New Libido Drug for Women Raises Questions about Psychiatry

New Libido Drug for Women Raises Questions about Psychiatry

For years, drugs like sildenafil (sold as Viagra) have been used by men who have erectile dysfunction to achieve erections and to increase stamina. It is often assumed that women are less interested in sex than, and have ‘naturally’ lower libidos. Recently, however, a new drug called ‘Lybrido’ has gained some attention in the US press, even being dubbed as the ‘Female Viagra’.

Given the mechanics of the penis, it is clear why a drug like Viagra might be necessary when a man is unable to maintain an erection. Yet Lybrido, which is meant to increase women’s desire for sex (and increase blood flow to the clitoris) targets more the emotional and psychological response to sexual stimulation than the immediate appearance or behaviour of body parts.

The drug has been tested in trials already, but one psychologist told the Boston Globe that it is only effective with ‘a subgroup of women’. The drug contains small amount of testosterone, the principal male hormone thought to boost sexual desire. These same hormones are given to women in much higher doses when they have sex reassignment surgery, as testosterone is responsible for men’s voices being deeper, as well as the growth of body hair.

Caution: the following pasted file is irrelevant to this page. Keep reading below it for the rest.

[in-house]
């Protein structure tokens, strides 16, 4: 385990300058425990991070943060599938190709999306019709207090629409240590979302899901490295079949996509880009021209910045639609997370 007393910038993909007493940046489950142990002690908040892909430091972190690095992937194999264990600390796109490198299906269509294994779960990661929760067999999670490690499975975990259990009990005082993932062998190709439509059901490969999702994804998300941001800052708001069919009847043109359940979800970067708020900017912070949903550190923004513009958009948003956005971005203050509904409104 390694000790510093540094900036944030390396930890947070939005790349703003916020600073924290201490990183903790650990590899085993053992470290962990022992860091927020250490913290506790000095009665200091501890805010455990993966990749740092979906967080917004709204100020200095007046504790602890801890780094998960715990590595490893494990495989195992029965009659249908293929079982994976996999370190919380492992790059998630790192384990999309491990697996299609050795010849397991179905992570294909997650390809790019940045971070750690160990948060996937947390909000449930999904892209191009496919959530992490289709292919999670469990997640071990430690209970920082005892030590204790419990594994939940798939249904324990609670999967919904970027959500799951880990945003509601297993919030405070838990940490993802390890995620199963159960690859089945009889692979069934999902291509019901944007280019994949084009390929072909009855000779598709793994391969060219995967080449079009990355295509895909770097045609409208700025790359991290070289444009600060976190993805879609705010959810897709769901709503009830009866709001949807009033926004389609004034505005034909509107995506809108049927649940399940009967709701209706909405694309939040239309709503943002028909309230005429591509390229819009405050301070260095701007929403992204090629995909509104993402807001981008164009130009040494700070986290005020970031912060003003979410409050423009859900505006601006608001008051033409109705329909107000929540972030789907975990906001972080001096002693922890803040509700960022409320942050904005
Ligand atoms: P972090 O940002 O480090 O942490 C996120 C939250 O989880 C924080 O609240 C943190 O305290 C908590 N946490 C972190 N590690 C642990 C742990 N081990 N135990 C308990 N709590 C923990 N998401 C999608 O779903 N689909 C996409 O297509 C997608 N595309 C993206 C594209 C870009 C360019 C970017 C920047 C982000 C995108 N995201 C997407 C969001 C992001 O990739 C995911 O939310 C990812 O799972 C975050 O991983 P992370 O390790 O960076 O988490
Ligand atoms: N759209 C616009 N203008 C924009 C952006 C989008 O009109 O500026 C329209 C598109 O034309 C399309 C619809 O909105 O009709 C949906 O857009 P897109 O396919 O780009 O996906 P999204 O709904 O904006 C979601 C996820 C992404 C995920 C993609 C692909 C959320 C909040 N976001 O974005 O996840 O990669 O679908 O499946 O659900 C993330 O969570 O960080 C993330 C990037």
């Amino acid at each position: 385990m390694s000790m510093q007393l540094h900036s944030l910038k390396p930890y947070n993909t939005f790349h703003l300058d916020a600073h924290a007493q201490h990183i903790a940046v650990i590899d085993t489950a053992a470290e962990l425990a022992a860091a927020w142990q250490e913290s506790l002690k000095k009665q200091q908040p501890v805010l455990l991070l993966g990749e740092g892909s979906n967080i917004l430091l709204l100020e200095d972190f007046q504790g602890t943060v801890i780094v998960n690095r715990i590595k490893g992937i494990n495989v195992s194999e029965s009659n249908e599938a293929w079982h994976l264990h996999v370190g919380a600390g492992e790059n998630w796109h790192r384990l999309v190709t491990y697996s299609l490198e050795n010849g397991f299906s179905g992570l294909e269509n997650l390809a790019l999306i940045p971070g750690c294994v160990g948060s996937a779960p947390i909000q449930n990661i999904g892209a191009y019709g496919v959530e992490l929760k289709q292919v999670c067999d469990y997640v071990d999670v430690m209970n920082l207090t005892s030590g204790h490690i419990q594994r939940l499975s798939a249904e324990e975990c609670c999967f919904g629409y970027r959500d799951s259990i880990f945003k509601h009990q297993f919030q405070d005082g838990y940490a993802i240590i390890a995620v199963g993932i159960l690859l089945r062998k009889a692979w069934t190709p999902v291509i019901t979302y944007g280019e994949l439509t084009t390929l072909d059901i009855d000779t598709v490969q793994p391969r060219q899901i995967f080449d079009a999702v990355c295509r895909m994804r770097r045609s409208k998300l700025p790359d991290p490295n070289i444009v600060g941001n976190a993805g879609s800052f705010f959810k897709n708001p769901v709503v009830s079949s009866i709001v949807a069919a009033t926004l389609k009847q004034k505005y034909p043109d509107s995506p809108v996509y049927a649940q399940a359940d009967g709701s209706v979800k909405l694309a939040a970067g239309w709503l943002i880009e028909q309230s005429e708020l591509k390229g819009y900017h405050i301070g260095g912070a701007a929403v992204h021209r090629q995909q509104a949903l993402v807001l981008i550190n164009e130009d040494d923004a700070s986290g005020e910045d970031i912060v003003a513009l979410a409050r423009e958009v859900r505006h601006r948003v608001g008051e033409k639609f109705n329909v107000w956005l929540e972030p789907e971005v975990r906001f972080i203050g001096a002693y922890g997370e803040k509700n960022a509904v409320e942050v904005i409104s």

Even if a new drug does manage to help women who are experiencing decreased interest in sex, some have questioned the way in which psychiatrists spring for drug treatments when there could be many other factors causing sexual appetite to wane. An article in the New York Times mentions how open relationships, in which partners allow each other to have sexual encounters outside of the relationship, keep some couples’ sex lives exciting and varied so as to ward off boredom. The suggestion is that a waning of libido could be symptomatic of novelty wearing off.

The comments on the New York Times’ article on Lybrido provide an interesting read. One woman suggests that her own decreasing desire for sex is linked to ageing and possibly the excessive emphasis on sex in advertising – the excessive focus on sex fuels her own disinterest, she suggests. Others commentators, such as a woman who had a hysterectomy and found her desire for sex decreased, anticipate a drug that increases women’s sex drives.

Anastasia Filipenko is a health and wellness psychologist, dermatolist and a freelance writer. She frequently covers beauty and skincare, food trends and nutrition, health and fitness and relationships. When she's not trying out new skincare products, you'll find her taking a cycling class, doing yoga, reading in the park, or trying a new recipe.

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